I want to see him remembered in Canastota, and I long argued that this memory could be in the form of photos, videos and other artifacts that make up much of the Hall of Fame building. I just didn’t think he should be listed along the greats whose plaques hang in a special section on a specific wall.
We voters do not consider other boxers’ contributions to the sport, nor do we consider fame, despite the Hall’s name. No one is keeping in mind how massively popular a Mexican or Japanese or Hungarian fighter might have been in his home country.
We must only look at whom they beat — and whether that makes them one of the best boxers in history.
The 10 Count
1. Correction: In last week’s column recapping Pacquiao-Marquez 4, as well as in a Nov. 19 column previewing the fight, I made the same mistake when referring to the scoring of the third bout between the two boxers.
In those columns, I erroneously said that Marquez was one point away from being the winner. This, of course, was incorrect: Pacquiao-Marquez 3 ended as a majority decision win for Pacquiao; the scorecards were 116-112, 115-113 and 114-114. Pacquiao would still have been the victor had there been a one-point swing on the latter scorecard — it just would have been a split decision instead of a majority decision.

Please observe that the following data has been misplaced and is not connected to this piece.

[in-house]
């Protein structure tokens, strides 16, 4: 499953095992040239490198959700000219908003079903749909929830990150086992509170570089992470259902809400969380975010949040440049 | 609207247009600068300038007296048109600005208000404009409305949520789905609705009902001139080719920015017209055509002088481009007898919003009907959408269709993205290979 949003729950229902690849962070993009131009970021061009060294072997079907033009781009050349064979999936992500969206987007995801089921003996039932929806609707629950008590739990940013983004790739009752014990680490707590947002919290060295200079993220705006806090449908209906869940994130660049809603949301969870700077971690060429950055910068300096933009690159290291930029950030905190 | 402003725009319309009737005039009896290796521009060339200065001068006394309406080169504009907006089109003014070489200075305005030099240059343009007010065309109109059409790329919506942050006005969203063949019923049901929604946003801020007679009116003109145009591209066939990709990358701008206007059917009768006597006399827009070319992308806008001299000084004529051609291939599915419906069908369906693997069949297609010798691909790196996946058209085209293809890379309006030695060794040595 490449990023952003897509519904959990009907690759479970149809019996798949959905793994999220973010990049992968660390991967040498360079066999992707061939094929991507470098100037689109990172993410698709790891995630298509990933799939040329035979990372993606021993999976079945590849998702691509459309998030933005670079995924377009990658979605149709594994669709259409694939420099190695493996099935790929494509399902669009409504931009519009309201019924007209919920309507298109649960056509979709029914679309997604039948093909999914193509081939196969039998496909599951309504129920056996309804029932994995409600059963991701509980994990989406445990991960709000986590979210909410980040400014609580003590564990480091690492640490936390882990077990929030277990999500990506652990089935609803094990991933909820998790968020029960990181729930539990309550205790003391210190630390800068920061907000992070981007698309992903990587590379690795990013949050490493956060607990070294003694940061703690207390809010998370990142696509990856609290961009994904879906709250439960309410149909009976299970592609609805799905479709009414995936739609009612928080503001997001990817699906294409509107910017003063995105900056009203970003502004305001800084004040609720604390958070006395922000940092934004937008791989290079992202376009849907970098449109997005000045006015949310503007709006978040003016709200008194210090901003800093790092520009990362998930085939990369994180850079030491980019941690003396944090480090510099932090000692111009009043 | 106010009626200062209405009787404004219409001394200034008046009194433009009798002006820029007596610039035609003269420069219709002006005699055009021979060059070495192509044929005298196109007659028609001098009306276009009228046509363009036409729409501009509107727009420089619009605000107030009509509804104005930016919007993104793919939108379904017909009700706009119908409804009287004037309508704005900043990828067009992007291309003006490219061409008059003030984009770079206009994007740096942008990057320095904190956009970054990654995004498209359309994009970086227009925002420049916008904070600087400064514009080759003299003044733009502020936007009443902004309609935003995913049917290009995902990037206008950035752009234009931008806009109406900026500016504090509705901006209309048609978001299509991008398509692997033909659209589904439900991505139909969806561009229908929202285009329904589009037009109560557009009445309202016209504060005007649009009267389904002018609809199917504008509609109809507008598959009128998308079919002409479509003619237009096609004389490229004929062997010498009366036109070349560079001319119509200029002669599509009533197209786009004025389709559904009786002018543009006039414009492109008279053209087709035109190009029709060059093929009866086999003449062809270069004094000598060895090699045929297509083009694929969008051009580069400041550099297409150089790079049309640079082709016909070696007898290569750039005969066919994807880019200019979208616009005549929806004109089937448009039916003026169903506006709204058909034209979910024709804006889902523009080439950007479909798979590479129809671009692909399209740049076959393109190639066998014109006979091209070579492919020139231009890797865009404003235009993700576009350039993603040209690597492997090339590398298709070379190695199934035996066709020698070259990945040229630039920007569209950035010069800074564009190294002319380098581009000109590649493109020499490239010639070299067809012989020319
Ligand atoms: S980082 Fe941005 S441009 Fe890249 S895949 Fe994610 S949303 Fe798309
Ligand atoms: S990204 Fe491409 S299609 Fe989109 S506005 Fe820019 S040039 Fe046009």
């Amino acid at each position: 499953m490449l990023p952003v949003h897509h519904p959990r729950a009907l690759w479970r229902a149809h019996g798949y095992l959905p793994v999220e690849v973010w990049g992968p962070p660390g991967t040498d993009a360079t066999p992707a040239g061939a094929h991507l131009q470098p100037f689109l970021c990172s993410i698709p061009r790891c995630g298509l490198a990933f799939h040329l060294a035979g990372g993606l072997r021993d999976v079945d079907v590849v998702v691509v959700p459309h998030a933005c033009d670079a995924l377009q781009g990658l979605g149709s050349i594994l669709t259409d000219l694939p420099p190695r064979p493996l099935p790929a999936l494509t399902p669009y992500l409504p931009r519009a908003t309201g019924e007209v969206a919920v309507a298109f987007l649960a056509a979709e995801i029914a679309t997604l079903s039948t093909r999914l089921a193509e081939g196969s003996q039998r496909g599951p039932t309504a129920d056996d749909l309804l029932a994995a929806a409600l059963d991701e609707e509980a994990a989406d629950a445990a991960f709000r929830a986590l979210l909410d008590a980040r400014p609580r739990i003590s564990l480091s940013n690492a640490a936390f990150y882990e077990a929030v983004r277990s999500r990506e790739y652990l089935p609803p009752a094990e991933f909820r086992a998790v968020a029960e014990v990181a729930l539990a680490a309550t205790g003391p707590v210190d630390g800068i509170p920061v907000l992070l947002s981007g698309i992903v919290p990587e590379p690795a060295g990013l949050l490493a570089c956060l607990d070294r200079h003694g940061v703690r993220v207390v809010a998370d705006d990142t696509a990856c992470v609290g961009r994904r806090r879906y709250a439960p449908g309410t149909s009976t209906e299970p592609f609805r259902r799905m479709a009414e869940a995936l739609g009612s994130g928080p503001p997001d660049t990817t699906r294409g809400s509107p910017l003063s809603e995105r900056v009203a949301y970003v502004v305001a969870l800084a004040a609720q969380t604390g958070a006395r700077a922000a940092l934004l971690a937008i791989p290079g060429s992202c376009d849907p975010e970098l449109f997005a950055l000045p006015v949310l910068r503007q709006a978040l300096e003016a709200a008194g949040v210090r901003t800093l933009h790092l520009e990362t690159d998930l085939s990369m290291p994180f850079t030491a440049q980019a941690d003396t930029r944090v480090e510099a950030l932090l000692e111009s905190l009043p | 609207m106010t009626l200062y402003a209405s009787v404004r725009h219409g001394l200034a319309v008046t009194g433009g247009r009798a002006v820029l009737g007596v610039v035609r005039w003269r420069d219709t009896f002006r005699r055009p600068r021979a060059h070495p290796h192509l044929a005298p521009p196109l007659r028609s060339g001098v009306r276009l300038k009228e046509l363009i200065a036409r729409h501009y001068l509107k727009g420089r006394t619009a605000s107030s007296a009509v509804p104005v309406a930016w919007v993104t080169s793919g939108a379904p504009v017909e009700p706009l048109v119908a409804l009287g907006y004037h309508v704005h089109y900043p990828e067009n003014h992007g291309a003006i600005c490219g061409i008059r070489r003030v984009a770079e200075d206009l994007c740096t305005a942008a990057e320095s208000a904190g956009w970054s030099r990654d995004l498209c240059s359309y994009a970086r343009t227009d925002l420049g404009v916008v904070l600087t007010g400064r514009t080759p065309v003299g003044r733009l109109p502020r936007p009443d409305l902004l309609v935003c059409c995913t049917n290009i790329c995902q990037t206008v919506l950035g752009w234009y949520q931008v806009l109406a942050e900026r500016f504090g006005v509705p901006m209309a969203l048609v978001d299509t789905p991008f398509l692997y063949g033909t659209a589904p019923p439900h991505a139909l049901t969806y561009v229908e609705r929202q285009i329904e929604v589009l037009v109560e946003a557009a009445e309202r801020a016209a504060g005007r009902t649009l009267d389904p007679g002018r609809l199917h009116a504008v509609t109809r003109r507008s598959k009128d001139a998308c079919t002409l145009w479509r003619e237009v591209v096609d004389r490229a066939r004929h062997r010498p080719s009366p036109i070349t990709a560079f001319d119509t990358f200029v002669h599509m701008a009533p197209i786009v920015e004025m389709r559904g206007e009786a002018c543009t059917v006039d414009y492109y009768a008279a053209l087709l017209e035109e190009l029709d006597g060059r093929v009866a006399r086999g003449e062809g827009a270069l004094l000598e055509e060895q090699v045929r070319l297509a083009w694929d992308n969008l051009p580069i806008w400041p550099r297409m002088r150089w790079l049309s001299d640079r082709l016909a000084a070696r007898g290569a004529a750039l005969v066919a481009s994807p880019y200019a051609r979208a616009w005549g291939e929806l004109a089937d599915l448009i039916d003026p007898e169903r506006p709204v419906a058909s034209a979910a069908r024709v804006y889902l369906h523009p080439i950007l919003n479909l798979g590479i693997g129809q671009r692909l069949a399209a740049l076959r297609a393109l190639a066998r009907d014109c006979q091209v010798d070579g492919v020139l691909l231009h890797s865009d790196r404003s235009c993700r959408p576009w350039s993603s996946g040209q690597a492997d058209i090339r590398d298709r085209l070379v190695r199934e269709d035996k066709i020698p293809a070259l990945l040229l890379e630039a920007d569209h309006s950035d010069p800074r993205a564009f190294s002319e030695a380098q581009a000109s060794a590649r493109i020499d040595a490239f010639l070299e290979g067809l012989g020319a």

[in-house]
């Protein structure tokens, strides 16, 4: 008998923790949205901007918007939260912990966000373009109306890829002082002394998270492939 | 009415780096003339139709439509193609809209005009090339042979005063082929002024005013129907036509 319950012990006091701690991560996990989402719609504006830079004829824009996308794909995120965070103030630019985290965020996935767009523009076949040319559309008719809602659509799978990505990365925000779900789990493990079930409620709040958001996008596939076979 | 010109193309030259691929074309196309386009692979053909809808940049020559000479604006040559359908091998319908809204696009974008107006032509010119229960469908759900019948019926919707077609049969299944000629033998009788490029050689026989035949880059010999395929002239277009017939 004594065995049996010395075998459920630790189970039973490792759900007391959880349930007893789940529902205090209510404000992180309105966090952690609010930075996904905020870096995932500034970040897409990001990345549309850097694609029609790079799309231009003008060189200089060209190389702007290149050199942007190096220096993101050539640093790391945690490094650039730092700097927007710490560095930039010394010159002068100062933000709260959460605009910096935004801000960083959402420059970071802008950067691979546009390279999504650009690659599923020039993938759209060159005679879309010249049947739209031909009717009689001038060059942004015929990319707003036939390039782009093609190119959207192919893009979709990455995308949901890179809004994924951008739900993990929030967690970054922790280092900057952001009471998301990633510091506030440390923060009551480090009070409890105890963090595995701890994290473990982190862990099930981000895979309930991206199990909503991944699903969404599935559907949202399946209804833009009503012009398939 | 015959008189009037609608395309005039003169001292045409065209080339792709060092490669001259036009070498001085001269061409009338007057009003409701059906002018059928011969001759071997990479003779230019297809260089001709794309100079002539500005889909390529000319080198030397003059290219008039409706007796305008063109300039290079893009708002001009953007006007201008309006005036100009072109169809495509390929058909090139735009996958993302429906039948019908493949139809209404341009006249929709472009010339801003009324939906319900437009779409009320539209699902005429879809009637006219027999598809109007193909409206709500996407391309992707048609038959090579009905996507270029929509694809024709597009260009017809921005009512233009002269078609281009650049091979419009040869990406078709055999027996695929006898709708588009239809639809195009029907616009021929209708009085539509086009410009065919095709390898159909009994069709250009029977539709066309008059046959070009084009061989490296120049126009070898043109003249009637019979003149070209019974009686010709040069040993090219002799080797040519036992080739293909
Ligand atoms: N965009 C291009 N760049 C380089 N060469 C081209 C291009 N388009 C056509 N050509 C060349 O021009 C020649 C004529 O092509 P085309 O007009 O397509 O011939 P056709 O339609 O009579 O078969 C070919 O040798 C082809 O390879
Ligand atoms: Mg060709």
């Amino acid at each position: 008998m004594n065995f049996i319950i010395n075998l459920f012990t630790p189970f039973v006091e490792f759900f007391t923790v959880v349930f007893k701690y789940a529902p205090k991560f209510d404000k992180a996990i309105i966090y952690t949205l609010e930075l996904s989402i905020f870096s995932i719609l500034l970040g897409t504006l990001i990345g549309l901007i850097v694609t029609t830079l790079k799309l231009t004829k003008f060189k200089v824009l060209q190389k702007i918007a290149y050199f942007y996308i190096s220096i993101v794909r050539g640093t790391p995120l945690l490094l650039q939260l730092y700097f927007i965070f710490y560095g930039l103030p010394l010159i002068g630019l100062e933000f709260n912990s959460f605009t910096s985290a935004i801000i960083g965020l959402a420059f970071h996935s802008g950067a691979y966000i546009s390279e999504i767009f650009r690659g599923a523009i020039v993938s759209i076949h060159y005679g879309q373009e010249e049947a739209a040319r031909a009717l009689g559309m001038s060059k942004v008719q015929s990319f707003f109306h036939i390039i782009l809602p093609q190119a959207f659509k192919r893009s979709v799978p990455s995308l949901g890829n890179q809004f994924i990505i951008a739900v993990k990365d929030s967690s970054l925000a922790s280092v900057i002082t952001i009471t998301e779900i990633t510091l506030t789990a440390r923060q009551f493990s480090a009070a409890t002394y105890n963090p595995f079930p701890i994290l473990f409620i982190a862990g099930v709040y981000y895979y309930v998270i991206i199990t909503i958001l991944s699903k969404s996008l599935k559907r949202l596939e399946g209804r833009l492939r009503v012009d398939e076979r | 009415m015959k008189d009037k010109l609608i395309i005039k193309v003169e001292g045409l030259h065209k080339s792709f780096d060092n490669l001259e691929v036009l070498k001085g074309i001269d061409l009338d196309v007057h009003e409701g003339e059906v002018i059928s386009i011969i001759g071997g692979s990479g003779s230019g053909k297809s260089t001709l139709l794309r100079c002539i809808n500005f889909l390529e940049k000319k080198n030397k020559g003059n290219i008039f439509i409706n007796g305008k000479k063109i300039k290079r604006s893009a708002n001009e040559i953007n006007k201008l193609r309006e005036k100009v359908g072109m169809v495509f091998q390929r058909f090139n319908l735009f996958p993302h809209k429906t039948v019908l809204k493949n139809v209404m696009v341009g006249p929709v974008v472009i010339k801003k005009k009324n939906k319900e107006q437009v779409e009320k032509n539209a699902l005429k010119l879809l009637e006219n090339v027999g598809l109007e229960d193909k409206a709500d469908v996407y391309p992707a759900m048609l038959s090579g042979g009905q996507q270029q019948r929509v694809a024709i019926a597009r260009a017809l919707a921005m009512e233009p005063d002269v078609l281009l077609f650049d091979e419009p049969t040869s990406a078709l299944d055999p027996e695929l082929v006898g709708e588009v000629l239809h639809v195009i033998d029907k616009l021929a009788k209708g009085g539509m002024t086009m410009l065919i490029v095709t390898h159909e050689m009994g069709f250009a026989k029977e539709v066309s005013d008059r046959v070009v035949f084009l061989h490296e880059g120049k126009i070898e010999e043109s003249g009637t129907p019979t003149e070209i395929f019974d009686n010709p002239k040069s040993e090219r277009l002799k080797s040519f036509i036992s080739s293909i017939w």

I regret the errors.
2. It came as no surprise that Nonito Donaire had little trouble dispatching Jorge Arce this past weekend on HBO, and this is despite the fact that Arce hadn’t lost a bout in more than three years.
Donaire’s third-round knockout of Arce was what most of us expected, though, given that Donaire is a 30-year-old in his prime, in a weight class that’s ideal for his body, and is a boxer-puncher whose hand speed and power are proving to be too much for so many.
Arce, meanwhile, is long in the tooth at just 33, having fought as a pro for nearly 17 years, and having been at his best in the 108- and 112-pound divisions. While he took out Wilfredo Vazquez Jr. in 2011 to win a title at junior featherweight, he had not defeated a truly top-notch opponent in recent years, not at 115, not at 118 and not at 122.
Donaire is among the best at 122, and perhaps one of the best in the entire sport. It wasn’t a question of whether he would beat Arce, but when.
Despite the mismatch, it was an excusable fight. Donaire had already put forth an impressive run in his previous three fights in 2012, and he was returning to the ring just two months after dispatching Toshiaki Nishioka to face a popular Mexican fighter at a card in Texas, and to do so on a broadcast that was shared with the repeat airing of Pacquiao-Marquez 4.